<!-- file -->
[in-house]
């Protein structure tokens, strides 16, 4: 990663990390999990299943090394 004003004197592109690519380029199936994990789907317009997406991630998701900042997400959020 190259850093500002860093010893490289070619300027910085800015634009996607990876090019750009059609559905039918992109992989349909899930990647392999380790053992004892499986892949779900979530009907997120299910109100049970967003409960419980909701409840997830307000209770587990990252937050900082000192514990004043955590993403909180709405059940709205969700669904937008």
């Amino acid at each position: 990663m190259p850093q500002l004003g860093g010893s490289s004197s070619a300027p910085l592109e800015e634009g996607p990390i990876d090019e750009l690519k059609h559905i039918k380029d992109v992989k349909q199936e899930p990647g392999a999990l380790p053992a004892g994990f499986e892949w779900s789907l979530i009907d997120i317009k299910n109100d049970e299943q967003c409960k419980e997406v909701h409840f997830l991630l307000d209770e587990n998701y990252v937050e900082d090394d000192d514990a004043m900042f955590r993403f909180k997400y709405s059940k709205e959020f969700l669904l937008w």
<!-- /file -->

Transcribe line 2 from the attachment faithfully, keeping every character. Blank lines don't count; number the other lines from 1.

């Protein structure tokens, strides 16, 4: 990663990390999990299943090394 004003004197592109690519380029199936994990789907317009997406991630998701900042997400959020 190259850093500002860093010893490289070619300027910085800015634009996607990876090019750009059609559905039918992109992989349909899930990647392999380790053992004892499986892949779900979530009907997120299910109100049970967003409960419980909701409840997830307000209770587990990252937050900082000192514990004043955590993403909180709405059940709205969700669904937008």